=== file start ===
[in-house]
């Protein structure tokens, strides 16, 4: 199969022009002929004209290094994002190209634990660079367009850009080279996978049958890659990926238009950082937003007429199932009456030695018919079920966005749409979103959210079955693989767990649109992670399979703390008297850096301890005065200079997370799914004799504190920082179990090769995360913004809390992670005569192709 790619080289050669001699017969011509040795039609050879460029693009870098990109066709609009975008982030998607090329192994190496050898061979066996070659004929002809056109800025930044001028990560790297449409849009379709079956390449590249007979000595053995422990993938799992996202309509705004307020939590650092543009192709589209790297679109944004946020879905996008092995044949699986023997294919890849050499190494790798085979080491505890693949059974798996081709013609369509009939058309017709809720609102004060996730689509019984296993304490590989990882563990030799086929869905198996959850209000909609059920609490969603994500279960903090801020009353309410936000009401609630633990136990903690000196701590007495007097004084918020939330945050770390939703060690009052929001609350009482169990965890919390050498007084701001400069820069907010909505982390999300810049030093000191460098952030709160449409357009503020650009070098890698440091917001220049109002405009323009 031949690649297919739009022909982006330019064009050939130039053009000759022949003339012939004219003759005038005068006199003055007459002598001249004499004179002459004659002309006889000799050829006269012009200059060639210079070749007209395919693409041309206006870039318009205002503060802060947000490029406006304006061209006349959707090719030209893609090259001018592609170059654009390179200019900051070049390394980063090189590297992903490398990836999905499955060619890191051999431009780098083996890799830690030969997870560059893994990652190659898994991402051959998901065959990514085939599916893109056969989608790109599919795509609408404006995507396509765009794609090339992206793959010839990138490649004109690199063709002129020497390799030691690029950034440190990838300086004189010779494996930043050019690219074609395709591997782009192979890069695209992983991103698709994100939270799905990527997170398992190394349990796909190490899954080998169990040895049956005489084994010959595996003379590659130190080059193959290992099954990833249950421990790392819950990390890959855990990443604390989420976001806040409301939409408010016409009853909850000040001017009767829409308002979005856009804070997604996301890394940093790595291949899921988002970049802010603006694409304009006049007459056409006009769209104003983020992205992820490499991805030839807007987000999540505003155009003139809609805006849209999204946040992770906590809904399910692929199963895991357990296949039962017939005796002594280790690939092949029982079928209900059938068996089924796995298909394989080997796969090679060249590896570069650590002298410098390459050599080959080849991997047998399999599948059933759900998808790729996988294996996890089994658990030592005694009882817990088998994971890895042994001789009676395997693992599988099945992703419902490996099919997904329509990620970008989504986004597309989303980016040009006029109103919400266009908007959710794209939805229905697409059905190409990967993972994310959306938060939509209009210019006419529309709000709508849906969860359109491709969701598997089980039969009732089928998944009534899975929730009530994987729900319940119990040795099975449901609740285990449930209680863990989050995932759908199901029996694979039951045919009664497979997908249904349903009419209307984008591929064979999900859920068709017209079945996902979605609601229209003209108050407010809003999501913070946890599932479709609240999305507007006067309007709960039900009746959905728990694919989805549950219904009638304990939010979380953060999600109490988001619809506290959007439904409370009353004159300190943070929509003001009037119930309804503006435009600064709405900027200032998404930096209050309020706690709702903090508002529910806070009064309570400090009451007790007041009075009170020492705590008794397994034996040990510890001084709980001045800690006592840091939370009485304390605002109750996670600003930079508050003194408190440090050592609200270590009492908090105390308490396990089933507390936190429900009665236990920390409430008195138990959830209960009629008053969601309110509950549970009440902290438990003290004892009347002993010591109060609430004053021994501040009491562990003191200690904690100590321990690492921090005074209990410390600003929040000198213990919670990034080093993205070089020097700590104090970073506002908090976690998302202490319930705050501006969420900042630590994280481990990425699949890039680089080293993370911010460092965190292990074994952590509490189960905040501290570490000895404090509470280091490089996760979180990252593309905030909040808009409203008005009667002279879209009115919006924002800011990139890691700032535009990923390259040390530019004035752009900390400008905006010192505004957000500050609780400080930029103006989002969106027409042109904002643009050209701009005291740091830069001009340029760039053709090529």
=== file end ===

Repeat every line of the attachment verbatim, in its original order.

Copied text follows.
[in-house]
């Protein structure tokens, strides 16, 4: 199969022009002929004209290094994002190209634990660079367009850009080279996978049958890659990926238009950082937003007429199932009456030695018919079920966005749409979103959210079955693989767990649109992670399979703390008297850096301890005065200079997370799914004799504190920082179990090769995360913004809390992670005569192709 790619080289050669001699017969011509040795039609050879460029693009870098990109066709609009975008982030998607090329192994190496050898061979066996070659004929002809056109800025930044001028990560790297449409849009379709079956390449590249007979000595053995422990993938799992996202309509705004307020939590650092543009192709589209790297679109944004946020879905996008092995044949699986023997294919890849050499190494790798085979080491505890693949059974798996081709013609369509009939058309017709809720609102004060996730689509019984296993304490590989990882563990030799086929869905198996959850209000909609059920609490969603994500279960903090801020009353309410936000009401609630633990136990903690000196701590007495007097004084918020939330945050770390939703060690009052929001609350009482169990965890919390050498007084701001400069820069907010909505982390999300810049030093000191460098952030709160449409357009503020650009070098890698440091917001220049109002405009323009 031949690649297919739009022909982006330019064009050939130039053009000759022949003339012939004219003759005038005068006199003055007459002598001249004499004179002459004659002309006889000799050829006269012009200059060639210079070749007209395919693409041309206006870039318009205002503060802060947000490029406006304006061209006349959707090719030209893609090259001018592609170059654009390179200019900051070049390394980063090189590297992903490398990836999905499955060619890191051999431009780098083996890799830690030969997870560059893994990652190659898994991402051959998901065959990514085939599916893109056969989608790109599919795509609408404006995507396509765009794609090339992206793959010839990138490649004109690199063709002129020497390799030691690029950034440190990838300086004189010779494996930043050019690219074609395709591997782009192979890069695209992983991103698709994100939270799905990527997170398992190394349990796909190490899954080998169990040895049956005489084994010959595996003379590659130190080059193959290992099954990833249950421990790392819950990390890959855990990443604390989420976001806040409301939409408010016409009853909850000040001017009767829409308002979005856009804070997604996301890394940093790595291949899921988002970049802010603006694409304009006049007459056409006009769209104003983020992205992820490499991805030839807007987000999540505003155009003139809609805006849209999204946040992770906590809904399910692929199963895991357990296949039962017939005796002594280790690939092949029982079928209900059938068996089924796995298909394989080997796969090679060249590896570069650590002298410098390459050599080959080849991997047998399999599948059933759900998808790729996988294996996890089994658990030592005694009882817990088998994971890895042994001789009676395997693992599988099945992703419902490996099919997904329509990620970008989504986004597309989303980016040009006029109103919400266009908007959710794209939805229905697409059905190409990967993972994310959306938060939509209009210019006419529309709000709508849906969860359109491709969701598997089980039969009732089928998944009534899975929730009530994987729900319940119990040795099975449901609740285990449930209680863990989050995932759908199901029996694979039951045919009664497979997908249904349903009419209307984008591929064979999900859920068709017209079945996902979605609601229209003209108050407010809003999501913070946890599932479709609240999305507007006067309007709960039900009746959905728990694919989805549950219904009638304990939010979380953060999600109490988001619809506290959007439904409370009353004159300190943070929509003001009037119930309804503006435009600064709405900027200032998404930096209050309020706690709702903090508002529910806070009064309570400090009451007790007041009075009170020492705590008794397994034996040990510890001084709980001045800690006592840091939370009485304390605002109750996670600003930079508050003194408190440090050592609200270590009492908090105390308490396990089933507390936190429900009665236990920390409430008195138990959830209960009629008053969601309110509950549970009440902290438990003290004892009347002993010591109060609430004053021994501040009491562990003191200690904690100590321990690492921090005074209990410390600003929040000198213990919670990034080093993205070089020097700590104090970073506002908090976690998302202490319930705050501006969420900042630590994280481990990425699949890039680089080293993370911010460092965190292990074994952590509490189960905040501290570490000895404090509470280091490089996760979180990252593309905030909040808009409203008005009667002279879209009115919006924002800011990139890691700032535009990923390259040390530019004035752009900390400008905006010192505004957000500050609780400080930029103006989002969106027409042109904002643009050209701009005291740091830069001009340029760039053709090529």